Opening: Friday 26 May, 7-9pm
Opening hours: Monday – Saturday, 10am – 5pm
Carlos Zapata 'Hearing Other's Footsteps'
Anima Mundi is delighted to present a solo exhibition by Columbian-born artist Carlos Zapata.
Pensive, primitive figures jostle for space with pieces of rough un-carved wood in Carlos Zapata’s atmospheric, bijou studio. Zapata’s works are distinctive and accomplished, developed from the young boy who made dolls with his Grandmother back in his native Colombia. A huge sculptural foot, sewn in collaged scraps of hessian overshadows Zapata disconcertingly from the corner of the room. Looming and unfamiliar, the piece is paradoxically earthy, humble, emphatic and monumental.
Religious alters, paintings and icons weigh heavy in the memory of Zapata’s childhood – in particular Saint Martin de Porres, always depicted with a broom. This saint was thought to look after domestic workers, who often kept a small icon with them for good luck. This is true of Carmen, who worked for Zapata’s family upon leaving the jungle alone as a teenager in search of a better life. When growing up, Zapata recalls Carmen’s care as she looked after him - feeding him with food and affection. Years later Zapata remember Carmen’s feet in particular, she didn’t wear shoes very often, so her feet were worn - she lived in an almost feral state, a hangover of postcolonial slavery.
Carmen disappeared from his Grandmother’s family house, and after many years when no longer a child Zapata saw a familiar woman in a public gardens - this lady was wearing a new skirt, thick-rimmed glasses and once where there were three teeth, was a full set of false dentures, she also wore new shoes, which covered her weathered feet. Zapata recalls a sense of joy at seeing her transformed but also a palpable sense of shock and shame, as this was the first time he had seen her as a human being. “In my child’s mind I had this concept that she wasn’t really a person. I used to think of her as earthy as she lived in the pantry amongst the sacks of potatoes and onions. Much of this work is dedicated to the memories of Carmen, an altar to her ragged clothes and the saints she prayed to – which were her only possessions. Carmen believed that faith could take her away from the awful life of servitude, I hope she had a good life in the end.”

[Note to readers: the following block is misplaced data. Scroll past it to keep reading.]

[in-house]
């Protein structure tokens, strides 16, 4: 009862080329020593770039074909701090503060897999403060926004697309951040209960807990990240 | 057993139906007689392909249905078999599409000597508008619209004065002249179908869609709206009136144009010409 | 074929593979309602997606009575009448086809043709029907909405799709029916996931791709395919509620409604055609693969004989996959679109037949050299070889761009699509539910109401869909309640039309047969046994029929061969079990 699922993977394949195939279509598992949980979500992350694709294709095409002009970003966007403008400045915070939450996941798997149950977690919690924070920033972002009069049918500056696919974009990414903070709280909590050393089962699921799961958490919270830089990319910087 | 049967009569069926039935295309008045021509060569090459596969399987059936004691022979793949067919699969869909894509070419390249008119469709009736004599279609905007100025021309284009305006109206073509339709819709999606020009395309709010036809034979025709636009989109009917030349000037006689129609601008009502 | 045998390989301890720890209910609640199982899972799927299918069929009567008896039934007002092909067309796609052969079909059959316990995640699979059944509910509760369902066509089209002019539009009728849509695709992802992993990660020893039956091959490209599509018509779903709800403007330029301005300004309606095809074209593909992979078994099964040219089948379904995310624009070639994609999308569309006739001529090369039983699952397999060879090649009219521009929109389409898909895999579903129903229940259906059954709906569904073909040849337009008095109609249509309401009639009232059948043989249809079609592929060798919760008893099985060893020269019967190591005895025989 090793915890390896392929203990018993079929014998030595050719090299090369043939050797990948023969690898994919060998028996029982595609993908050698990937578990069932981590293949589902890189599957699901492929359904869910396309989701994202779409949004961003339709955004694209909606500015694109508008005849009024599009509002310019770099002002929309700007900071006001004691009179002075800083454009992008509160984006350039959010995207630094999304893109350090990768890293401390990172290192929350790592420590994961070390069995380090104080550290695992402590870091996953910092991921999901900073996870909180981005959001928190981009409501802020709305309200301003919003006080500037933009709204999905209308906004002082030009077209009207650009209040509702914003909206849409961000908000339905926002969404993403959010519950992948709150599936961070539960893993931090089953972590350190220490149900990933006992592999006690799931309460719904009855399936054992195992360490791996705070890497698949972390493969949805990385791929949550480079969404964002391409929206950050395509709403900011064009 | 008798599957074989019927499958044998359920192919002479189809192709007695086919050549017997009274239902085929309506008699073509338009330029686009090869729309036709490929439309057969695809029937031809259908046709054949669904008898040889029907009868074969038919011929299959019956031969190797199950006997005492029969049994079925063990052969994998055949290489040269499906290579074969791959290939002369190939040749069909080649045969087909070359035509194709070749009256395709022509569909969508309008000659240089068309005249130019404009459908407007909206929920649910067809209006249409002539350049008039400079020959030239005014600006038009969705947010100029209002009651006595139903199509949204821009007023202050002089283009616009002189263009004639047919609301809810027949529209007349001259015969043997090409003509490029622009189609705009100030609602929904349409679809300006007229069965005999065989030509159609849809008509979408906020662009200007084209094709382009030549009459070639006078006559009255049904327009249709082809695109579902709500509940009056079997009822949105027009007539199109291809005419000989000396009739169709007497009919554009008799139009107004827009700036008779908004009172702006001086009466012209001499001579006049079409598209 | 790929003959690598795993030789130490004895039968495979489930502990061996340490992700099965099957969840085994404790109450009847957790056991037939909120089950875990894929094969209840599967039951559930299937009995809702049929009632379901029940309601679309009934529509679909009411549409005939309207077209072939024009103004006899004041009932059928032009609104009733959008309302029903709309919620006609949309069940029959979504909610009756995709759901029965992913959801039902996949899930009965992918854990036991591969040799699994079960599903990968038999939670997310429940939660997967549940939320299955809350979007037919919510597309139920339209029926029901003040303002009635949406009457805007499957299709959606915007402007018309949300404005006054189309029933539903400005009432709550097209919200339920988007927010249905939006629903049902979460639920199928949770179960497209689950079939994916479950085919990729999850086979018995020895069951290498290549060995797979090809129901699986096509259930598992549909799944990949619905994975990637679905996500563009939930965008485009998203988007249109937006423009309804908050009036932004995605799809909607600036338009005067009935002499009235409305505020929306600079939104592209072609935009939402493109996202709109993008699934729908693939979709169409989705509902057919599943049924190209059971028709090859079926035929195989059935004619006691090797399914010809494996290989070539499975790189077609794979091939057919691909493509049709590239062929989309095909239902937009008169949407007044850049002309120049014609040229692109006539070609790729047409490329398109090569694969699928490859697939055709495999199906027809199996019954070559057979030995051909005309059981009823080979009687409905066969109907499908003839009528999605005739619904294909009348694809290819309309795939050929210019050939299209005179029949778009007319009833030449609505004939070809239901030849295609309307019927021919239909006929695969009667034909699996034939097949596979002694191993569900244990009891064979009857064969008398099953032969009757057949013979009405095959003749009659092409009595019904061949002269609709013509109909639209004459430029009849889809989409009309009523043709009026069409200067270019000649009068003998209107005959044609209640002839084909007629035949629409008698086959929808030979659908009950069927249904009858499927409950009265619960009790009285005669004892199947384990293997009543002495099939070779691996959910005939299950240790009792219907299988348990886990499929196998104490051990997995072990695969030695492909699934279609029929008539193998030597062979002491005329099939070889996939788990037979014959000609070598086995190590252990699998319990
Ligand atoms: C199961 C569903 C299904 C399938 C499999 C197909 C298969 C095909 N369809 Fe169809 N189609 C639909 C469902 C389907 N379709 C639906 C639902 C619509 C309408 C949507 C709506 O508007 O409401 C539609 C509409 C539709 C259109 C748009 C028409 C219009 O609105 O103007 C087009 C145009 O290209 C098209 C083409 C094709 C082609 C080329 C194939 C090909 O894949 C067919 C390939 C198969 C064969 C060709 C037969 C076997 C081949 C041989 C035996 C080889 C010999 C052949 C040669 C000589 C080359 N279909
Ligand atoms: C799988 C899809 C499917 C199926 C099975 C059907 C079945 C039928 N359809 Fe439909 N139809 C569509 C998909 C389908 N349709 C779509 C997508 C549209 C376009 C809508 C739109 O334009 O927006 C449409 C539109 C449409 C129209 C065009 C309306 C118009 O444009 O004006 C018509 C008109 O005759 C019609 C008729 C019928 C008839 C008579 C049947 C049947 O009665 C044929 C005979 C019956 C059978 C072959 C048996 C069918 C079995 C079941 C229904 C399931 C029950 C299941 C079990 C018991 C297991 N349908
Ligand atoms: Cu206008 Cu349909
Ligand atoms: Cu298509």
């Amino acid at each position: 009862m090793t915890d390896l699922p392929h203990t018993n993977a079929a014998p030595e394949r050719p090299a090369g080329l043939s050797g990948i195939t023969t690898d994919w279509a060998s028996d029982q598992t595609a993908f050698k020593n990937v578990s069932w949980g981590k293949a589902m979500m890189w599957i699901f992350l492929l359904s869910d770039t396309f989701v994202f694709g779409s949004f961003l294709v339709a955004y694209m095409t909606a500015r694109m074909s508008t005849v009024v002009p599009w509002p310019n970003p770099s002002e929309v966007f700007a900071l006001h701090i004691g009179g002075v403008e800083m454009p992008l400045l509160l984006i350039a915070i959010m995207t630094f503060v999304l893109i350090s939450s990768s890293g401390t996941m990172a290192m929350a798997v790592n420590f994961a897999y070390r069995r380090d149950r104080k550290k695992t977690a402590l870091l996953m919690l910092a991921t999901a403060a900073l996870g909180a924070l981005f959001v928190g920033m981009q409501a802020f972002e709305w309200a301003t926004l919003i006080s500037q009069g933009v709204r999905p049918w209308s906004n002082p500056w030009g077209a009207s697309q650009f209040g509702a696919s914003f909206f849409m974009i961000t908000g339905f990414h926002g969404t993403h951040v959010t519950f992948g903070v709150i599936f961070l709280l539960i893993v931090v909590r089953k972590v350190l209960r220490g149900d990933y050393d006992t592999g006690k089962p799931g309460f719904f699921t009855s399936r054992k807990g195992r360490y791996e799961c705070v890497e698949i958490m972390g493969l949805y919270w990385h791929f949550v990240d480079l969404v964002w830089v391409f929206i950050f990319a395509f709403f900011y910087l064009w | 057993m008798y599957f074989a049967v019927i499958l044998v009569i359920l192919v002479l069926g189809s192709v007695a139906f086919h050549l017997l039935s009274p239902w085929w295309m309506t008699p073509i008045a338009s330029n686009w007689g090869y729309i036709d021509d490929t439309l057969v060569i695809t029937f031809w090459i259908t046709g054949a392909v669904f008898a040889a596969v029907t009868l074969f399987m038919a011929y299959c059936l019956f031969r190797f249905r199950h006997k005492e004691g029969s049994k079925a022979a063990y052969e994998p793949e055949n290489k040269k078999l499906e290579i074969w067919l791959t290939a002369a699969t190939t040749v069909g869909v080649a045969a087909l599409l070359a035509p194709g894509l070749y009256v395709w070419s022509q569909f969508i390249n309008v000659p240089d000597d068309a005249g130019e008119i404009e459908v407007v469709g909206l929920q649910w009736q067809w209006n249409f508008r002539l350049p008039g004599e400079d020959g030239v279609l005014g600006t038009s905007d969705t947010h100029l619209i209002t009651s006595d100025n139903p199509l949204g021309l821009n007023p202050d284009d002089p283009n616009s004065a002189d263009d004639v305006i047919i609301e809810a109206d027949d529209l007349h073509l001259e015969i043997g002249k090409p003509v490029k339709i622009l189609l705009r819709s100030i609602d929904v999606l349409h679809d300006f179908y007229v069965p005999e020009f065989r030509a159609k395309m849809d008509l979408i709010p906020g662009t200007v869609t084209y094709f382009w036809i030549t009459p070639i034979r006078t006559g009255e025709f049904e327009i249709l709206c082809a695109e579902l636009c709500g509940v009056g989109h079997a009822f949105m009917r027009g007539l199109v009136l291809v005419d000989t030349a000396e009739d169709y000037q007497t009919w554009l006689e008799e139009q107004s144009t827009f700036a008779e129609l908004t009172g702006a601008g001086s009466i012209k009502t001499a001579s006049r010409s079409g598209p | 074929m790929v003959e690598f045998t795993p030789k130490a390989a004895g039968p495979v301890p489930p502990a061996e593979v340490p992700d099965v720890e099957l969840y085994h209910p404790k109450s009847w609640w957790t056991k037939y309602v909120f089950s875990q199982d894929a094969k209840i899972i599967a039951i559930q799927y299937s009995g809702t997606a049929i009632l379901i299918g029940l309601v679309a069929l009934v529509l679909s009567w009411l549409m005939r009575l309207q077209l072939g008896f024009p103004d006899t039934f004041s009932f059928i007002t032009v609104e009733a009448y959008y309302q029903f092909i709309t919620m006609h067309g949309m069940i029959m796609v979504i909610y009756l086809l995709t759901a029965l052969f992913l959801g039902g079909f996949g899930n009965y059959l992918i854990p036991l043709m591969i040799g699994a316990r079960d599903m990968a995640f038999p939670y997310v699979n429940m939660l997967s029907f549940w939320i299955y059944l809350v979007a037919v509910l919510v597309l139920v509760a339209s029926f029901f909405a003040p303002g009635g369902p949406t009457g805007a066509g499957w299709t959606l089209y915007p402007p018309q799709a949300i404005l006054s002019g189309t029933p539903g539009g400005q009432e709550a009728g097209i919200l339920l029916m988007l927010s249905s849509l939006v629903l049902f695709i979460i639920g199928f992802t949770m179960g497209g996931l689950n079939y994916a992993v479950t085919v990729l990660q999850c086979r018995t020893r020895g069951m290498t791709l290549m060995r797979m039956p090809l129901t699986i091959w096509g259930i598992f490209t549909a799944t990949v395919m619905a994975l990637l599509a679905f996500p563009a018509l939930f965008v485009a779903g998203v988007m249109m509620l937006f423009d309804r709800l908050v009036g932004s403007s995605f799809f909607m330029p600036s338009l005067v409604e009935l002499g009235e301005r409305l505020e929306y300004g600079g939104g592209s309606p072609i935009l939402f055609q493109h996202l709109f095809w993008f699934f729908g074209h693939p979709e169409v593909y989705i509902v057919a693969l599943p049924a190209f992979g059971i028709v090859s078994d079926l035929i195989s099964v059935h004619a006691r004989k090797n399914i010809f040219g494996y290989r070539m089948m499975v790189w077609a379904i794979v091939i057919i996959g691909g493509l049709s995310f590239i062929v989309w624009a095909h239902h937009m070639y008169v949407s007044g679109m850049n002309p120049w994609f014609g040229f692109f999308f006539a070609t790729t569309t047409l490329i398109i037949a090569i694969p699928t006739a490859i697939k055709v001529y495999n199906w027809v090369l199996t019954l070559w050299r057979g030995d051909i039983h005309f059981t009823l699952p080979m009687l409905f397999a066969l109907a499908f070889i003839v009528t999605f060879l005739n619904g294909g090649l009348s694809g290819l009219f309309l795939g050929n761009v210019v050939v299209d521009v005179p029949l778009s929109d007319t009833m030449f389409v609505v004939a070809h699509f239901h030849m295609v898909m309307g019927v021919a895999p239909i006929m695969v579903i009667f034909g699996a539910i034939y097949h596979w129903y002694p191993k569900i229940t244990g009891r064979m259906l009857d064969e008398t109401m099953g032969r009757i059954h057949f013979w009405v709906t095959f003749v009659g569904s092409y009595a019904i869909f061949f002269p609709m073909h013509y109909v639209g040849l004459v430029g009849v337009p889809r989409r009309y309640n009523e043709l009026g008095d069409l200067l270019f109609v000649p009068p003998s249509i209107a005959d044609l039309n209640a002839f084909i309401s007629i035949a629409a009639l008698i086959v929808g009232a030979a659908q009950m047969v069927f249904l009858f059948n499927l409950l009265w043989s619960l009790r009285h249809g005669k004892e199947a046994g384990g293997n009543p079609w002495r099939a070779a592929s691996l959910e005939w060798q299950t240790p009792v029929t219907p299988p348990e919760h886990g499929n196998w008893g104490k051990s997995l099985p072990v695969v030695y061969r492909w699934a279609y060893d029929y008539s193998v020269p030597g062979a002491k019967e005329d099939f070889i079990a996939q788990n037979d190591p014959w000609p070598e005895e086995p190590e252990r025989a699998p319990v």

Working through an unconscious process of making Zapata has revealed a deeply personal narrative which extends in to a broader universal analysis. These sensual and evocative works touch on themes of class and race, alongside hope and faith. One cannot escape parallel thoughts of the refugees currently fleeing war torn Syria, with few or no belongings in search for a better life. This exhibition urges us to remember that as human beings we are all equal. However we leave reminded that equality does not extend to the opportunities that many people are born to, yet whilst in the embrace of this series of works, we are comforted by the fact that this person of low lying significance has made such an indelible mark. Whilst monuments are built to the powerful and the great, inside these walls lies a no less emphatic monument to one of life’s lost and demeaned souls. Through ‘Hearing Others Footsteps’ we are all better connected to the often solitary path of existence.
Joseph Clarke. 2017